- How do we describe an error under complex heap configurations? As is common for static analyses, Fusion detects potential errors that could occur under a variety of heap configurations at runtime. When an error is found only under one of these potential heaps, we believe that users will be helped by providing visualizations of the potential heaps and highlighting the error.
- Can we adjust the specifications without requiring the user to learn the specification language? Specifications may in some cases be incorrect, and this may be even more likely if the specifications are automatically generated through a dynamic analysis, such as one we have developed in recent work. It may be possible to fix these specifications using semi-automated techniques that would not require the programmer to learn the specification language itself.
- Can the system provide users with code-based suggestions for how to fix an error? In prior work with Trisha Quan, a past NSF REU undergraduate, we created a system that would automatically create human-readable error messages from complex logical specifications. We would like to extend this work to provide not only a human readable error message, but also provide a code-based suggestion to the user for how to fix the error.
Past Undergraduate Research ProjectsWe've had a lot of great REUs in the past. Here are some of the undergraduates that have done research in the Plaid group:
- Owen Yamauchi and Will Cooper studied ways to infer ownership types more locally
- Key Shin and Kevin McInerney adapted the Twelf theorem proving system into the SASyLF tool, in order to improve teaching undergraduates about programming language proofs
- Tianyuan Wang and Le Wei built novel user interfaces for SASyLF and evaluated their usability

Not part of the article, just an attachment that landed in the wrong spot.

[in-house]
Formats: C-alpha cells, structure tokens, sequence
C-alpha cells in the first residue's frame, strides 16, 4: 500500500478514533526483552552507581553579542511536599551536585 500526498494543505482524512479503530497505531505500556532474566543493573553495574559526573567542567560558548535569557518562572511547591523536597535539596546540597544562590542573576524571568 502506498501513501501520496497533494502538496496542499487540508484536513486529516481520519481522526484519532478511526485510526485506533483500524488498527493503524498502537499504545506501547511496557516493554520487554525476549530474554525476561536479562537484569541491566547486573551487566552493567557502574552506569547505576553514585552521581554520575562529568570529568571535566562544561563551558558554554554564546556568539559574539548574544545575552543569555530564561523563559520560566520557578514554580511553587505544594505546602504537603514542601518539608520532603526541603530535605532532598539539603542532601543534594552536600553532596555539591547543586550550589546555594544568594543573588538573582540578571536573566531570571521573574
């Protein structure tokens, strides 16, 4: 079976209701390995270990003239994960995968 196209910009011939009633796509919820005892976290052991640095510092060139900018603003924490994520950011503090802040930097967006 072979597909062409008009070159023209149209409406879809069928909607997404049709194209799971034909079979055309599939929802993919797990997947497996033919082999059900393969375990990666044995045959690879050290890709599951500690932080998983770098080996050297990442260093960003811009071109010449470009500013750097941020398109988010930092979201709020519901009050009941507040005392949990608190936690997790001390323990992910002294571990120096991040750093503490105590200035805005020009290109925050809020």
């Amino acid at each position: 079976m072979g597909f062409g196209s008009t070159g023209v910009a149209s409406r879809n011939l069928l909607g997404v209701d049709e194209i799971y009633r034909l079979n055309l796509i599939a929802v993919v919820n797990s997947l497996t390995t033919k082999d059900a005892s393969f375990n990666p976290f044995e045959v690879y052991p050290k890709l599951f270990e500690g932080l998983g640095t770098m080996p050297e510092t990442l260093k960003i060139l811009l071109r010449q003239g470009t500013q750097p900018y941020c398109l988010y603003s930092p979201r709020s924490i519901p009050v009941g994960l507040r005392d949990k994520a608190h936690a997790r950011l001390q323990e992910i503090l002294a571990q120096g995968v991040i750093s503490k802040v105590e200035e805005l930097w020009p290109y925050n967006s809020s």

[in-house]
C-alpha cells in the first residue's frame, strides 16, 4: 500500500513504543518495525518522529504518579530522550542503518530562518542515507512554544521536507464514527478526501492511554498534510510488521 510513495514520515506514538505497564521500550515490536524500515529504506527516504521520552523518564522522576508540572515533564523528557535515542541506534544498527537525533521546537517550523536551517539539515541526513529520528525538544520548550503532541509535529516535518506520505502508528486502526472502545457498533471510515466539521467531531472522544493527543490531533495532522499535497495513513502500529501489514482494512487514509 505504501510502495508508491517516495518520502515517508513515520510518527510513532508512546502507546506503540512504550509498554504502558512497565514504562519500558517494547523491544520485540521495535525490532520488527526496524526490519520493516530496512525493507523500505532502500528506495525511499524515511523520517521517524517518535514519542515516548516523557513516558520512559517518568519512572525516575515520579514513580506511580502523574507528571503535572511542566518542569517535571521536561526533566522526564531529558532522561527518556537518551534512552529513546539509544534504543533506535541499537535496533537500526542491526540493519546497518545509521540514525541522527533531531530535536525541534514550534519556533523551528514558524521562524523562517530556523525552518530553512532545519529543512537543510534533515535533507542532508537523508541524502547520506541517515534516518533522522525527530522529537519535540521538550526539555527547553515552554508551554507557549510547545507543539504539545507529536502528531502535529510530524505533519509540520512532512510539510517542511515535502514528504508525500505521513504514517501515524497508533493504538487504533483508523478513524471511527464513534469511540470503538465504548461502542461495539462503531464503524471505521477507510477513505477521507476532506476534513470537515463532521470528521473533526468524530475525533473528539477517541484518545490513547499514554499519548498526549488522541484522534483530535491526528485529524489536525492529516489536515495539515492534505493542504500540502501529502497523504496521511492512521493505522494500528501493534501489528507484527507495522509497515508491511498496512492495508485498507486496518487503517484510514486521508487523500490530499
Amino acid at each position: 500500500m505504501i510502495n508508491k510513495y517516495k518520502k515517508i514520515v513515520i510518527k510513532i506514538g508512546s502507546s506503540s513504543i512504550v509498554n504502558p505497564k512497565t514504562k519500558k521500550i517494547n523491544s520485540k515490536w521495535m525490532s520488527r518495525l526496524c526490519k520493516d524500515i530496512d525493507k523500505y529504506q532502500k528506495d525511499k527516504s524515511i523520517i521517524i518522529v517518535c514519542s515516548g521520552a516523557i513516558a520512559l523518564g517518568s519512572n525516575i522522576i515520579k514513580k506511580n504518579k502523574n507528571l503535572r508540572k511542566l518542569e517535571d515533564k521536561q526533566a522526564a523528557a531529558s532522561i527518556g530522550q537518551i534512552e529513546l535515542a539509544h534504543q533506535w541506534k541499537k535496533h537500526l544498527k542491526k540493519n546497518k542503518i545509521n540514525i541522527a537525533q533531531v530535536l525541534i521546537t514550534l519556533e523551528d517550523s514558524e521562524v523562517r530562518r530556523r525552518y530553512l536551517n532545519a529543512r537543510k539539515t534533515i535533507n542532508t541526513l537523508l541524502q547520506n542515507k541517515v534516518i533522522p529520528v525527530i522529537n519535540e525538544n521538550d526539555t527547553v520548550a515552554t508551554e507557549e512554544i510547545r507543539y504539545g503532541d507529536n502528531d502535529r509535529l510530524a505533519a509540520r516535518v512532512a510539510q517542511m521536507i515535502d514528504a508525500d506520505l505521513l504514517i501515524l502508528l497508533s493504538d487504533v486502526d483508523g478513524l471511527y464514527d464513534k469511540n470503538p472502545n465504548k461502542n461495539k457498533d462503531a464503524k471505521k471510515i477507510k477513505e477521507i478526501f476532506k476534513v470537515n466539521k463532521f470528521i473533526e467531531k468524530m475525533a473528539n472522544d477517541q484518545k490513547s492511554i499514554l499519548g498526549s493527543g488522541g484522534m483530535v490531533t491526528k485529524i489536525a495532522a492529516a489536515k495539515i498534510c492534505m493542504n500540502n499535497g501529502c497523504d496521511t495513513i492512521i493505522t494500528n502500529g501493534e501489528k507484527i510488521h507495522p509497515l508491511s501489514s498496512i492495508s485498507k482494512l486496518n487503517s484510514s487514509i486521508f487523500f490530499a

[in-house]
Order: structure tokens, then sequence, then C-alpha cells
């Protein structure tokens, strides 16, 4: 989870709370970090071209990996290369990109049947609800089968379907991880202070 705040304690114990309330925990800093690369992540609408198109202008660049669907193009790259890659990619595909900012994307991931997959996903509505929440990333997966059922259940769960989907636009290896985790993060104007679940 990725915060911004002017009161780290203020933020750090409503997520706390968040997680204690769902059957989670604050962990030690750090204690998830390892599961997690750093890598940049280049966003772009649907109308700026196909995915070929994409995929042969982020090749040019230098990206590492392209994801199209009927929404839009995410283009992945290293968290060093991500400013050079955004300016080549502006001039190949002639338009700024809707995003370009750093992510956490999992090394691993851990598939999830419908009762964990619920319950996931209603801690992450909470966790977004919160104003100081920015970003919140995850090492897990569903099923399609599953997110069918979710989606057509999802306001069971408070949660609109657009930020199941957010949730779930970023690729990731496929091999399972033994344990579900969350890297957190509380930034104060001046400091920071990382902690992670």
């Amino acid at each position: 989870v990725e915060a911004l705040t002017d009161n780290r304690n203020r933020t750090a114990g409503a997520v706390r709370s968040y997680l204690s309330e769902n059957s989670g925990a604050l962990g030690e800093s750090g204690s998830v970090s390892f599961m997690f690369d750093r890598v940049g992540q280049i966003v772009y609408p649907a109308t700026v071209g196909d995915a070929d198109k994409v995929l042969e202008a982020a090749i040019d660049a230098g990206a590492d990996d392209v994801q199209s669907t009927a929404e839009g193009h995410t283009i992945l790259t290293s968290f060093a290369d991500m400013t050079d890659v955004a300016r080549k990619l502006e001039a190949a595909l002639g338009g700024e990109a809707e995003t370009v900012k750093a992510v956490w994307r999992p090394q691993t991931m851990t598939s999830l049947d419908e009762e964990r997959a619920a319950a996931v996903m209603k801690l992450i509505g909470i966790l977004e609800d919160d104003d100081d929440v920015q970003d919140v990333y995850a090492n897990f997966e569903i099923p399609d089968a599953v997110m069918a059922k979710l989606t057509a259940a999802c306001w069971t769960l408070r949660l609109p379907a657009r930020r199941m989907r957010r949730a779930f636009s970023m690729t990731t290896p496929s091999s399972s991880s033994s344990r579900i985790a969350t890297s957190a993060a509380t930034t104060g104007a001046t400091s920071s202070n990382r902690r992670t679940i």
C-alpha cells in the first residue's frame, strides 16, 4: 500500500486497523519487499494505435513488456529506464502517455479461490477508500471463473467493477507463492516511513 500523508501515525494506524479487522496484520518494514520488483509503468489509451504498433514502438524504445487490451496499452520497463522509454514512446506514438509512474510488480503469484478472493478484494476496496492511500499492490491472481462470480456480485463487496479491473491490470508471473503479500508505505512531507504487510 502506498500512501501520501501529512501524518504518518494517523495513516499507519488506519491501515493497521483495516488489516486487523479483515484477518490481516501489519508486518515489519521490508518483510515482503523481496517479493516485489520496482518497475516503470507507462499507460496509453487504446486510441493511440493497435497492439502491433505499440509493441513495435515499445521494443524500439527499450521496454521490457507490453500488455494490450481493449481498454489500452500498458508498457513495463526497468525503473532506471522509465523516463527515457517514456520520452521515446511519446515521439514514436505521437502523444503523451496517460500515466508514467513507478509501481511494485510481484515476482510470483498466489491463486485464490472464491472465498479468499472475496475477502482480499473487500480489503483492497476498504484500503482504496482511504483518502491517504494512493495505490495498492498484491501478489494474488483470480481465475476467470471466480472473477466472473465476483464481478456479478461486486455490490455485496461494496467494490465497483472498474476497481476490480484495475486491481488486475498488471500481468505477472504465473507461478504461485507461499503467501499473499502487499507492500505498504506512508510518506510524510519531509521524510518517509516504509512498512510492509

- Trisha Quan found ways to provide better error messages when architectural constraints expressed in first order logic are violated.
- Chris Martens developed a new object model and type system for an object-oriented language that supports more flexible object and function extension
- Kevin Donnelly researched Selective Open Recursion, a way of specifying the architectural design intent for when a function call should be exposed as a callback to subclasses
- Lee Salzman integrated a dynamic prototype-based language model with multiple dispatch
- Andi Bejleri and Matthew Kehrt designed a type system for an imperative and dynamic prototype-based language
- Paul Richardson developed a novel visualization tool for our Plural typestate checking system
- Zachary Sparks and Mark Hahnenberg developed a prototype interpreter and compiler for Plaid, a novel language currently being designed whose type system incorporates aliasing permissions
- Jonathan Aldrich and Kevin Donnelly. Selective Open Recursion: Modular Reasoning about Components and Inheritance. Proc. FSE 2004 Workshop on Specification and Verification of Component-Based Systems, November 2004.
- Lee Salzman and Jonathan Aldrich. Prototypes with Multiple Dispatch: An Expressive and Dynamic Object Model Proc. OOPSLA 2004 Workshop on Revival of Dynamic Languages, 2004.
- Lee Salzman and Jonathan Aldrich. Prototypes with Multiple Dispatch: An Expressive and Dynamic Object Model. Proceedings of the European Conference on Object-Oriented Programming, July 2005.
- Andi Bejleri, Jonathan Aldrich, and Kevin Bierhoff. Ego: Controlling the Power of Simplicity. Proceedings of the Workshop on Foundations of Object Oriented Languages, January 2005.
- Matthew Kehrt and Jonathan Aldrich. A Theory of Linear Objects. In 2008 International Workshop on Foundations of Object-Oriented Languages (FOOL '08), January 2008.
- Jonathan Aldrich, Robert J. Simmons, and Key Shin. SASyLF: An Educational Proof Assistant for Language Theory. Proc. Functional and Declarative Programming in Education, 2008.
- Ciera Jaspan, Trisha Quan, and Jonathan Aldrich. Error Reporting Logic. In Proceedings of the International Conference on Automated Software Engineering, September 2008.
- Jonathan Aldrich, Joshua Sunshine, Darpan Saini, and Zachary Sparks. Typestate-Oriented Programming. In Proceedings of Onward!, 2009.